We did not observe non-covalent interactions between T54 and the catalytic triad residues consisting of H57, D81 and S139. However, catalytic triad residues interact directly with residue V55, which follows T54. In addition, residues T54 and V55 interact via an H-bond (Figure 5c). Therefore, T54 interacts with each of the catalytic residues indirectly via V55. Together with the structural changes found in the ligand binding site (see 'Molecular dynamics simulations of T54 mutant structures' described below), a potential impact of the mutation T54A on catalytic residues might explain effects on the catalytic activity of the protease NS3-4A. We found no direct non-covalent interaction of T54 with G137, a residue of the oxyanion hole. Nevertheless, an indirect effect could occur via residue L44 and two edges (see network in Figure 4).

Molecular dynamics simulations of T54 mutant structures

We investigated conformational changes upon mutation at T54 by molecular dynamics simulations. Simulations were performed for the wild-type structure 2FM2 and the mutants T54A and T54S (see Materials and methods). We predominantly observed two effects. First, both mutations T54A and T54S yield considerably decreased side chain volumes in comparison to the wild-type structure, leading to joint side chain rearrangements of the residues V55, H57 and S139 surrounding residue T54 (Figure 6a). The changes observed in side chain orientation are more pronounced for the T54A mutant than for the T54S mutant. During the observed rearrangements, the side chain of V55 is rotated, allowing the five-membered ring of H57 to rotate and the side chain of S139 to rotate towards the protein interior. This observation is in agreement with the results of our analysis of the residue interaction network (Figure 5c), which shows the relevance of V55 regarding the structural integrity of the catalytic site of the protease. This finding can readily be explained by the smaller size of the side chain of alanine in contrast to serine or threonine and by the reduced capability of alanine to form H-bonds. Notably, the observed relevance of the L44-T54-V55 H-bonding pattern for the impact of mutations at T54 is in good agreement with our findings from studying the residue interaction network (Figure 5a). Another observed effect is a change in the depth of the binding pocket between the wild-type structure and the T54A mutant, which possibly has an impact on protease-ligand interactions. This depth change is noticeable for the region formed by the five residues, Q41, T42, F43, G58 and A59. Residues Q41, T42 and F43 are connected to residue T54 via van der Waals interactions. F43 interacts directly with T54, whereas residues Q41 and T42 interact indirectly with it (Figure 6b). The aromatic ring of F43 is located directly next to the side chain of T54. Due to the considerable decrease in side chain volume of the T54A mutant and its hydrophobicity, this aromatic ring moves towards the protein interior of the mutant structure (Figure 6a). In addition, L44 forms an H-bond with the hydroxyl group of the side chains of both T54 and S54 (Figures 5a and 6b) and establishes van der Waals interactions with residues Q41 to F43. In contrast, this H-bond does not exist in the T54A mutant. This missing H-bond to L44 and the change in side chain orientation of F43 lead to a shallower cyclopropyl binding pocket in the T54A mutant compared to the wild-type structure; no such effect is observed for the T54S mutation.
Figure 6

MD simulations of T54 mutants. (a) Three-dimensional structure analysis of the NS3-4A protease binding pocket taken from the equilibrated structures of the MD simulations of the wild-type (PDB entry 2FM2) and the T54A and T54S mutants (all with ligand SCH 446211). The wild-type protease structure is shown in green and its ligand in yellow. The mutants T54A and T54S are colored red and blue, respectively, and the corresponding ligands white. Part of the surface of the T54A mutant structure is shown in wireframe representation. For the sake of clarity, we have not included the surfaces of the wild-type protein and the T54S mutant structure. The side chains of the residues H57 and S139 in the wild-type structure extend out of the surface of the mutant structure. One of the hydroxyl groups of the SCH 446211 ligand in the wild-type structure clashes with the mutant's surface. Thus, in the mutated structures, this group is rotated by about 90 degrees to the upper right of the inhibitor. (b) Structural changes observed by MD simulations are reflected by the corresponding network of non-covalent residue interactions. Important conformational changes occur at L44 and V55, which do not directly interact with the ligand. Only H57 and S139 contact the ligand, and H57 forms direct interactions with the cyclopropyl group of VX-950. Nodes in the network are highlighted according to the MD simulation results (for details, see legend of Figure 5). (c) Protein surface of the binding pocket for the wild-type protease structure (green) with the ligand SCH 446211 (yellow) in comparison to the T54A mutant structure (red). The changes in the surface (circled in black) correspond to considerable side chain movements as discussed in (a). (d) Protein surface of the binding pocket for the wild-type protease structure (green) with the ligand SCH 446211 (yellow) in comparison to the T54S mutant structure (blue). The changes in the surface area (circled in black) correspond to considerable side chain movements as described in (a).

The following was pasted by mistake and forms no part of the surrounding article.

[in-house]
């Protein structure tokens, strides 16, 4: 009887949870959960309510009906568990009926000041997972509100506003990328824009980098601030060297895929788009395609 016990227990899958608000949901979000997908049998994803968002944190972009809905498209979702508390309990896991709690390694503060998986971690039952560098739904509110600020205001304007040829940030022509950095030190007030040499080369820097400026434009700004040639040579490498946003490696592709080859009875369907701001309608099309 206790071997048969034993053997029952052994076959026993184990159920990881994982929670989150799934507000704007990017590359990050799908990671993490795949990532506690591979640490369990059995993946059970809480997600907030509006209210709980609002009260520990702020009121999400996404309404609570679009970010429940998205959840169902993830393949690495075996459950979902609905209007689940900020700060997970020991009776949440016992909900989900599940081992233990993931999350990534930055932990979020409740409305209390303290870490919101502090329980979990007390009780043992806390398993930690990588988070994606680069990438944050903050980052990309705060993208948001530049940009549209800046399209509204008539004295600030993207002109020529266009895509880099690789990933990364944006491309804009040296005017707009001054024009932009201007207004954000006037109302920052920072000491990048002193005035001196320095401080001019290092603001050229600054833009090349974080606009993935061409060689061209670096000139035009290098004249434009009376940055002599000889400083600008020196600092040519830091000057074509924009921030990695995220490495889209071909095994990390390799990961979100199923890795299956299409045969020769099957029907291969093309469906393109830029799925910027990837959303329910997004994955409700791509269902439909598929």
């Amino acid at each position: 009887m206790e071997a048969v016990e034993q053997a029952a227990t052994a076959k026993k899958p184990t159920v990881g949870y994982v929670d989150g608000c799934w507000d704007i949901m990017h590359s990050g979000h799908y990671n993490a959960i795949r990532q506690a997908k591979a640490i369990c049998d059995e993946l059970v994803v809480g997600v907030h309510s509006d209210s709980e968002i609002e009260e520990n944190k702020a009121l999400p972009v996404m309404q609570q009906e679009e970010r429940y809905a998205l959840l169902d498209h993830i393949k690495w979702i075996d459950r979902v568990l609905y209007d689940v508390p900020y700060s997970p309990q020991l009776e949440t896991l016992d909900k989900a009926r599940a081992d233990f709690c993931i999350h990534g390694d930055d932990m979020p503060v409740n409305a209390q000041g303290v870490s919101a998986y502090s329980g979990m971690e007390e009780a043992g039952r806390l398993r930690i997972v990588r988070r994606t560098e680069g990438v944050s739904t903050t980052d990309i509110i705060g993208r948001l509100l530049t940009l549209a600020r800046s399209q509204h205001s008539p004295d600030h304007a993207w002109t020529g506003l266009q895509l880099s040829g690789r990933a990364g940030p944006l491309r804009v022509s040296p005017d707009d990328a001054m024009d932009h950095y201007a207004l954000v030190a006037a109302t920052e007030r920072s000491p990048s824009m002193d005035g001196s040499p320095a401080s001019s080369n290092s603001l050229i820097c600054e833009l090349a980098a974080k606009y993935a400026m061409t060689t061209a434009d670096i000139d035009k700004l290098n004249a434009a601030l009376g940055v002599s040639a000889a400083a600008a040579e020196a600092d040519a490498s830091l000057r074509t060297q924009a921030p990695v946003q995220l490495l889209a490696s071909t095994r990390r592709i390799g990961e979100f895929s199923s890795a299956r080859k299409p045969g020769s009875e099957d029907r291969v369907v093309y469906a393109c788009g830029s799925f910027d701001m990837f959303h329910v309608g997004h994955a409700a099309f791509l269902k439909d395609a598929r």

In general, the surface and hydrophobic cavity are shallower in the mutant structure T54A than in the wild type, but this is not the case for T54S. Figure 6c illustrates the decreased volume of the cavity using the surface of the mutant structures, which covers the surface of the wild-type structure in the cyclopropyl binding pocket. In summary, the molecular dynamics simulations for T54A/S mutant structures corroborate the previous analysis of the residue interaction network. Both studies suggest a conformation change at the binding site for the T54 mutants.